The Navesink River separates Sandy Hook from the Atlantic Highlands. The Atlantic Highlands are the highest headlands along the Atlantic Coast south of Maine. Resistant Tertiary-aged ironstone conglomerate forms a caprock along the crest of the Atlantic Highlands, overlying gently seaward-dipping Cretaceous marine mudrocks. When sea level was lower during the Ice Ages the Atlantic Highlands was a high valley wall on the south side of the Hudson River.

Click here: Stratigraphy of the Coastal Plain provides a summary of sedimentary formations in the NY Bight region.

100 Million Years of Sedimentation on the Edge of the Continent

The genesis of the Atlantic Ocean occurred as marine waters haltingly flooded northward into the widening rift system during Jurassic time. As the Atlantic Ocean widened, the eastern margin of the North American continent gradually stabilized, ending sedimentation in the "aborted rift" basins (such as the Newark Basin). (The technical term for the East Coast is "passive margin" - meaning that the margin is on the tectonically inactive trailing end of a moving continent. This is opposed to an "active margin" which would be an apt description for the East Coast during most of Paleozoic time. The West Coast is currently an "active margin.") Continuous erosion throughout the Appalachian region supplied sediments into the young Atlantic Ocean. In the early stages of ocean basin development, before large river drainage basins had developed, large quantities of salt accumulated in the narrow, restricted Atlantic Ocean basin. As the ocean widened and more normal marine conditions persisted great organic reefs (limestone) began to accumulate along the shelf edge. Reef growth persisted through Early Cretaceous time. During Late Cretaceous time (around 100 million years ago) expanding river systems draining the aging Appalachian region began providing increasing amounts of clastic sediments to the Atlantic Coastal Plain and to the shelf and deep-water basin regions offshore.

Hypothetical and generalized cross section of the Atlantic coastal margin from the Newark Basin (NW) to the deep sea (SE).

High standing seas worldwide persisted through Late Cretaceous time (which is one part of the argument that the "greenhouse effect" kept the world ice-free during late Cretaceous time). Sea level fluctuated causing transgressions and regression throughout Late Cretaceous time. Probably, cooling at the end of the Cretaceous allowed sea level to fall, but warm conditions returned in Paleocene, Eocene, and again in Miocene time (resulting in high standing seas during these ages). The ice ages began in the end of the Tertiary, possibly as early as late Miocene time. The glacial periods have been linked to Milankovitch Cycles (relating to the combined effects of changing patterns in the Earth's revolution, rotation, and tilt). As many as sixteen major glaciation periods are now recognized in the sediment profiles around the globe.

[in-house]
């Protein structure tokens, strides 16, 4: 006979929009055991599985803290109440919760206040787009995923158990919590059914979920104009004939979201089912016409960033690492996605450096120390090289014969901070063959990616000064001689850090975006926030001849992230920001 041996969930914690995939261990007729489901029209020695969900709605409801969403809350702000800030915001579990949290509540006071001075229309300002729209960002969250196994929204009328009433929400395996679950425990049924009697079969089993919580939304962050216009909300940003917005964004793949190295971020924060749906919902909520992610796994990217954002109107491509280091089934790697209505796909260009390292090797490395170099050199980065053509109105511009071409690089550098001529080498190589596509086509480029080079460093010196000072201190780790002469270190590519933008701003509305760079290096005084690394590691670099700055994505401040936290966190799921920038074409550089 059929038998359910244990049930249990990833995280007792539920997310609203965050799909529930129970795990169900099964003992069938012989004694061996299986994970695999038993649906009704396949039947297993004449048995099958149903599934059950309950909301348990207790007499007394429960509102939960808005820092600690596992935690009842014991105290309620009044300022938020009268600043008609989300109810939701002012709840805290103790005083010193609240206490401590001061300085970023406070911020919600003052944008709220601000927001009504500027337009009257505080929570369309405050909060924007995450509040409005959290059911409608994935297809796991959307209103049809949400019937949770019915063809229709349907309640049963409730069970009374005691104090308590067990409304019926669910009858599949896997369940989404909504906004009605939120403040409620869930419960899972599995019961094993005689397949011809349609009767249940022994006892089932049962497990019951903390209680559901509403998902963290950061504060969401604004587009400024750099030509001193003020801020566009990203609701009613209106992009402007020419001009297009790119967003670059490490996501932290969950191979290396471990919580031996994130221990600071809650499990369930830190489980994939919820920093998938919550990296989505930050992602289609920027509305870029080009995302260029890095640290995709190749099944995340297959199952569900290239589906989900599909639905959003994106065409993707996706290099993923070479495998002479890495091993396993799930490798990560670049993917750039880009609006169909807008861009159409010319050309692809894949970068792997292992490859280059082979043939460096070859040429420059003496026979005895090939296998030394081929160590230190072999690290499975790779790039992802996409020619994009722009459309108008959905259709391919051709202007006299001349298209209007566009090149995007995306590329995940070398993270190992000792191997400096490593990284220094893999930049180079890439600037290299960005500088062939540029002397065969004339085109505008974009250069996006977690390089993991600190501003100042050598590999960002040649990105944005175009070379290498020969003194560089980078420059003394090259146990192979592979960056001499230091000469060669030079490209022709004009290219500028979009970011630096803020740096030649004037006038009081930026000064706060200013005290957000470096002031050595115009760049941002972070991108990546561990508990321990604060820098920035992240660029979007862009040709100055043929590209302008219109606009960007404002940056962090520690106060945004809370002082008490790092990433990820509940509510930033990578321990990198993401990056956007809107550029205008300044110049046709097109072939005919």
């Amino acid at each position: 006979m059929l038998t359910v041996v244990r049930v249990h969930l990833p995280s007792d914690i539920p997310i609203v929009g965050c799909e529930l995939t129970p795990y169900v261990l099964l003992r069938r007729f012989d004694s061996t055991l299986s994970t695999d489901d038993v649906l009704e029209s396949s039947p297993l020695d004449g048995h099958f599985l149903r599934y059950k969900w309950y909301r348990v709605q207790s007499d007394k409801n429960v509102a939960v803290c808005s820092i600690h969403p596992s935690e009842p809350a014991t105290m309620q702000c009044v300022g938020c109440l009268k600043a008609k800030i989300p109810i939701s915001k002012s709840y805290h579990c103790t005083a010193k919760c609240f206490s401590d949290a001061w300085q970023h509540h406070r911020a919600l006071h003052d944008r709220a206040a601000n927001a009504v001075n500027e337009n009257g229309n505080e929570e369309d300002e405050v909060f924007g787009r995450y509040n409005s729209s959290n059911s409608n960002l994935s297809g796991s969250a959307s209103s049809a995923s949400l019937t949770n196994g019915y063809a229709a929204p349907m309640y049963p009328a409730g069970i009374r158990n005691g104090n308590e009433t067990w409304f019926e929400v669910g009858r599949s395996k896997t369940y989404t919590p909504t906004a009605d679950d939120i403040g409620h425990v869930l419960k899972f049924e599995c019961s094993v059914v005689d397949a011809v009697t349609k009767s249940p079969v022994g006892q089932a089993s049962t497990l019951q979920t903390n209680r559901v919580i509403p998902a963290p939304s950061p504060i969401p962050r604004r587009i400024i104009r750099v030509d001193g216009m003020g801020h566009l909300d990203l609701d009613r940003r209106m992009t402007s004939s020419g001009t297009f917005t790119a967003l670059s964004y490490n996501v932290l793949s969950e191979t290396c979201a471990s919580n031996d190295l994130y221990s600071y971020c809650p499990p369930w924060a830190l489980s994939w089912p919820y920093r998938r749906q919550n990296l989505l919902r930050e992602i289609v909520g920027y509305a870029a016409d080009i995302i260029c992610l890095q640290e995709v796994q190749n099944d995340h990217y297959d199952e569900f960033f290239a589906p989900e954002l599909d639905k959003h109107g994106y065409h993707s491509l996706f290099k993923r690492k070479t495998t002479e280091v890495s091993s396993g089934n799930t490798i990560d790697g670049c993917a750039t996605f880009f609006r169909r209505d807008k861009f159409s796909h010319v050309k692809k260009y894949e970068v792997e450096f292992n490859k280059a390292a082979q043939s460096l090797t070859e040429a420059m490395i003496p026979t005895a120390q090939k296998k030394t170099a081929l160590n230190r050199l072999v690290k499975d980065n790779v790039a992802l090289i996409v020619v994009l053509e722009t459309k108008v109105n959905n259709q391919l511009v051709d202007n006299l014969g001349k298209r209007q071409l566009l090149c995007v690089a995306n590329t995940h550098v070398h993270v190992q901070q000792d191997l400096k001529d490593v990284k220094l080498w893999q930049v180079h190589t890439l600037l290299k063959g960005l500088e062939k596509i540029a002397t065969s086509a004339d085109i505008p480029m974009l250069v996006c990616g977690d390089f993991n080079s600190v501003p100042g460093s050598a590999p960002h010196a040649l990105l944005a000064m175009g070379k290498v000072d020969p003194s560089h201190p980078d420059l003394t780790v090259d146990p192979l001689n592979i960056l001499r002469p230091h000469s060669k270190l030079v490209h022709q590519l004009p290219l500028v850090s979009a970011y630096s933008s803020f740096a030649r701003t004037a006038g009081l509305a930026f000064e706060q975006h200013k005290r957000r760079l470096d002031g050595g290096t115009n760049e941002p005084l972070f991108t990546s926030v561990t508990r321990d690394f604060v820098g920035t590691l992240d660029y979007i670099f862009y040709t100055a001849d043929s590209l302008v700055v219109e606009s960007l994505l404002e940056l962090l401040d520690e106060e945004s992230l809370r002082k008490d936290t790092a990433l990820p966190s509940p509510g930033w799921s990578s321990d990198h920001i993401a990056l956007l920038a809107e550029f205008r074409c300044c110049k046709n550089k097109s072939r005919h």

The Atlantic Coastal Plain. (Image presented here with permission from the American Geological Institute, Joint Educational Initiative Group.)

Shorelines prograded seaward as sediments accumulated on the "sagging" edge of the continent. The last 100 million years of Earth history of the Atlantic Coastal region is a story of repeated rises and falls in sea level punctuated by "very minor" adjustments in crustal tectonics (relative to the major mountain-building episodes of the Paleozoic and Precambrian eras). The result of 100 million years of sediment deposition on the Atlantic continental margin is the formation of a great wedge of sedimentary material, consisting of a stacked sequence of sedimentary rock formations that pinch out landward and thicken seaward. The total sequence of sedimentary materials deposited since Jurassic time approaches 30,000 feet in thickness near the break in the continental slope (about 70 miles offshore from New Jersey). This thick accumulation of sediments at the edge of the continent is called the Baltimore Canyon Trough, and has been the target of major oil and gas exploration. (So far frustrated petroleum exploration efforts have not yielded significant economic reserves, much to the glee of concerned environmentalists!)

Changes in sea level on the order of a couple hundred meters have occurred dozens of times during the last 100 million years. The cause of these sea level fluctuations during the past 40-45 million years (Middle Tertiary to recent) has been inferred. The cyclic formation of great ice sheets in both north and south latitude regions of the globe can account for these changes. Before mid-Tertiary time the cause of cyclic sea level changes is poorly understood. For instance, current understanding of the global climate during Late Cretaceous time is that Earth was too warm to support glaciers (as suggested by the presence of "warm climate" fossils in northern latitude regions). Among other possible mechanisms for changes in sea level are massive volcanism, rapid mountain-building episodes, and asteroid impacts.